Incheon Chinatown

If you have lived in Korea for a while, you may have heard that Incheon city – on the mainland, not the island where the Incheon airport is located – boasts a real Chinatown district! A unique feature in a country where relationship to China has often been lukewarm at best.

Development of Incheon Chinatown stems from the late 19th century, in a period of trade development which brought in a number of immigrants in the port’s vicinity. With the exodus of most Chinese from Korea during the early 20th century, the district lost gradually its authenticity until a successful revival plan was completed in 2006.

Incheon Chinatown Dragon

Today, the neighbourhood boasts a great number of Chinese restaurants and shops, temples, dragon-ornamented stairways and massive Chinese gates. You will also find multiple cultural venues such as the Korean-Chinese Cultural Center or the Incheon Art Platform. We recommend to check the great Korea blog’s post Incheon’s Famous Chinatown for a comprehensive review of options.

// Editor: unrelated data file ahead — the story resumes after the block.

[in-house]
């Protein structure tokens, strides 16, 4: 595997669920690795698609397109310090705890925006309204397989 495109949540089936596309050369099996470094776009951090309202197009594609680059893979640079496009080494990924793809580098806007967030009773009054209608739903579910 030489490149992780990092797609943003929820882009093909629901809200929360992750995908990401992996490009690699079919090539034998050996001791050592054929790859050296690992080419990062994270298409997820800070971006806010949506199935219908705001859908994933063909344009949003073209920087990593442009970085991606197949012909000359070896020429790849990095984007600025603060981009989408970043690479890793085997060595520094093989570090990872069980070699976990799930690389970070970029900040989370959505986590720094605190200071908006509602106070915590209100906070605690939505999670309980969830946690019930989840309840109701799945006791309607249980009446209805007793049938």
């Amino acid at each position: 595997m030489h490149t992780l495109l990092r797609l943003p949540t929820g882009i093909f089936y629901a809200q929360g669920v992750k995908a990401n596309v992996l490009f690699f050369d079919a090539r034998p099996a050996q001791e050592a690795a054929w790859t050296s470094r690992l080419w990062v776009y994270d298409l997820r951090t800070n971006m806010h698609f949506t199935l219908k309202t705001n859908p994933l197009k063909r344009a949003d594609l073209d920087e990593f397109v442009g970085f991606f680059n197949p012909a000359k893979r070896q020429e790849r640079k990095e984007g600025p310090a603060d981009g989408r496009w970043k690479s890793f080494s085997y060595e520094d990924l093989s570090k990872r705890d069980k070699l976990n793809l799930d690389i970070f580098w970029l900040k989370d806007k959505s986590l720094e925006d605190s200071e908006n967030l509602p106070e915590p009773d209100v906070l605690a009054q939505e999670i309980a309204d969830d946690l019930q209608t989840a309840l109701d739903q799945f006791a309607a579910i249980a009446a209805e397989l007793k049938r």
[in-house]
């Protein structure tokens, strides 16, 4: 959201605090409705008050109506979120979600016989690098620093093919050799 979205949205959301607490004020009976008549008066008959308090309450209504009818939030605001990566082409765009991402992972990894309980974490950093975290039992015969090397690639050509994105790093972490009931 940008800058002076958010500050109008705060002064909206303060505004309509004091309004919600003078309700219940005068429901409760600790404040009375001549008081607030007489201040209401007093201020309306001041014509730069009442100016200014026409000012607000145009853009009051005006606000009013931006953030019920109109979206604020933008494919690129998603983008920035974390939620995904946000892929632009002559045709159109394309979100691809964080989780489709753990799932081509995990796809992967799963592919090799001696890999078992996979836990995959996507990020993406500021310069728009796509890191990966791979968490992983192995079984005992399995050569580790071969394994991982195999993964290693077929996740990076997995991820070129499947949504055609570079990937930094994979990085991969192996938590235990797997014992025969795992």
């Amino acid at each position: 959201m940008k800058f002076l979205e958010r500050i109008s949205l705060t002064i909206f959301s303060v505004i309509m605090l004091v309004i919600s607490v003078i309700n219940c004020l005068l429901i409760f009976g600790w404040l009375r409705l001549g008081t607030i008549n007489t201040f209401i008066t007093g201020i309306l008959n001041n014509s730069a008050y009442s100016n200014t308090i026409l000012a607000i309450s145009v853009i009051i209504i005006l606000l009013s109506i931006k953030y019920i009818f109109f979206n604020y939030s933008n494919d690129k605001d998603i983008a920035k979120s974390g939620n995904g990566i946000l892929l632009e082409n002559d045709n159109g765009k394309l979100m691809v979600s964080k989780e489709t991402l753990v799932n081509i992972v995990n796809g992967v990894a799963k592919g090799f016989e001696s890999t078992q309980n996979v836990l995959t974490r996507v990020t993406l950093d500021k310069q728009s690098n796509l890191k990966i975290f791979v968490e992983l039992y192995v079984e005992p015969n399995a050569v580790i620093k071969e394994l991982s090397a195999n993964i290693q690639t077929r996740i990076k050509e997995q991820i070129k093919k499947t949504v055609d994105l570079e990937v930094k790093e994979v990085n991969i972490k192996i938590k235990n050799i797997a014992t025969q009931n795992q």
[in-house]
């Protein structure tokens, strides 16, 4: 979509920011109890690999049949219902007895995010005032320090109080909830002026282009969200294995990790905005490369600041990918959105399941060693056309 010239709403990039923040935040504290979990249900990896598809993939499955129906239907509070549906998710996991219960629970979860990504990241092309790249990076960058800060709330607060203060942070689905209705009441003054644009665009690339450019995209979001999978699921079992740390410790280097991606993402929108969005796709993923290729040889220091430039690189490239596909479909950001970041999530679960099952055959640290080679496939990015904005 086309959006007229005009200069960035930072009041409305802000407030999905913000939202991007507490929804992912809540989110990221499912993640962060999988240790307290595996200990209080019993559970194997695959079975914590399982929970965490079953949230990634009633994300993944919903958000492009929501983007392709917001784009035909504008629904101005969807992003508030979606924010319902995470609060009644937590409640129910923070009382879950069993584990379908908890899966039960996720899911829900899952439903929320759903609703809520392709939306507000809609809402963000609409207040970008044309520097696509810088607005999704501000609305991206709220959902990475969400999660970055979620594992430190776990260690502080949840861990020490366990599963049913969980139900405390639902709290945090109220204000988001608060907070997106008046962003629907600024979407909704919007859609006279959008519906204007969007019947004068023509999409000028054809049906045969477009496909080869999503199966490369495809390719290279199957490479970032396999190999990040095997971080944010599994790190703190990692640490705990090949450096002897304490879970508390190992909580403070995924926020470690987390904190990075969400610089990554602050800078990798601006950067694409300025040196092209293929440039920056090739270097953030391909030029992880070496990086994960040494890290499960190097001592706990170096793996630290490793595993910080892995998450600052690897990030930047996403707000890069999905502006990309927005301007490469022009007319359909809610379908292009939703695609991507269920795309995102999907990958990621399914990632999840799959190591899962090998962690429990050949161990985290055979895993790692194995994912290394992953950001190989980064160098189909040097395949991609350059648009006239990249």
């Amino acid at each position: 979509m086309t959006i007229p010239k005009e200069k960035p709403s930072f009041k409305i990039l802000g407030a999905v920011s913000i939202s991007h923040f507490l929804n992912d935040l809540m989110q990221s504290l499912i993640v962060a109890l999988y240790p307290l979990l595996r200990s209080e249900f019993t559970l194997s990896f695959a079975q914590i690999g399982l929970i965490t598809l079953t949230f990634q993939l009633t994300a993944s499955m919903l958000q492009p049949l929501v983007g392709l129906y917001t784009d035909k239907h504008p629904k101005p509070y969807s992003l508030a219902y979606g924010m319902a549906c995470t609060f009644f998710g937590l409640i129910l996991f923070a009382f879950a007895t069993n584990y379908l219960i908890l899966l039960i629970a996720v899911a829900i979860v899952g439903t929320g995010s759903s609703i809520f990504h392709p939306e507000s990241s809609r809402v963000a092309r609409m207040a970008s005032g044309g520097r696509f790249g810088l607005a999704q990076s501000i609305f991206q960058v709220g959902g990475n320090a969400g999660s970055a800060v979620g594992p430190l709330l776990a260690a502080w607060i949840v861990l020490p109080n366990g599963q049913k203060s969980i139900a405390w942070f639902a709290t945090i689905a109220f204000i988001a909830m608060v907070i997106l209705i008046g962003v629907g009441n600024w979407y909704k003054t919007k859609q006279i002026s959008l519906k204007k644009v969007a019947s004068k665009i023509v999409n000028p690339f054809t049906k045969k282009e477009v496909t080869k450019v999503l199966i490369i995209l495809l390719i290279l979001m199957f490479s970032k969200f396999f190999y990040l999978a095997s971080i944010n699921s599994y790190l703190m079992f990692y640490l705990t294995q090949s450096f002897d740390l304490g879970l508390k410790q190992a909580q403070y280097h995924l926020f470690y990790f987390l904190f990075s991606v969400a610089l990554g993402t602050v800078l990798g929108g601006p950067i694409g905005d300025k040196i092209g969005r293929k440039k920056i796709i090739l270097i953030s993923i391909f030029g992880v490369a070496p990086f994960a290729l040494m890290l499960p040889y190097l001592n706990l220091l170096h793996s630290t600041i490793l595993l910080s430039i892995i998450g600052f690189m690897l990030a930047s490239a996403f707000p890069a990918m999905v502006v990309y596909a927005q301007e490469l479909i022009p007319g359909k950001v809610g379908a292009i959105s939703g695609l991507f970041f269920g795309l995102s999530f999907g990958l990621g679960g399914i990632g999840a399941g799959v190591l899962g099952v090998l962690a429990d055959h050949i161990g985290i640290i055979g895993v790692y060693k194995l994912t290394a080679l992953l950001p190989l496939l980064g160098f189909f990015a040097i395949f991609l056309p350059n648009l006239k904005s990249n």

Visiting with young kids, our tour at Incheon’s Chinatown was a fun adventure. We strolled around the alleys and streets with antique shops and traditional Chinese houses painted in gold and red colors. There are countless photo opportunities where you would have a hard time recognising you are still in South Korea. We entertained children with a dragons-spotting challenge, which kept them running and looking around for all sighting of the mythical creatures! They liked as well the impressive 150m-long Three Kingdoms Mural Street, which connects to nearby Jayu park.

Feeling hungry after the walk? Make sure to taste the local varieties of mandu (dumpling), gonggalbbang (large crispy bread) and jjajangmyeon (noodles in black bean sauce). There are dozens of great restaurants to choose from… just follow your intuition or where the locals go which usually is a solid guarantee for yummy and fresh food.

How to get there:
[Subway]
Incheon Station (Seoul Subway Line 1).
Incheon China Town is located within 3-minutes’ walking distance of the station.

For more information, check Visit Korea website (english) or the official Incheon Chinatown website (korean only).

For localisation, see our Seoul Map for Kids and Families

Incheon Chinatown - temple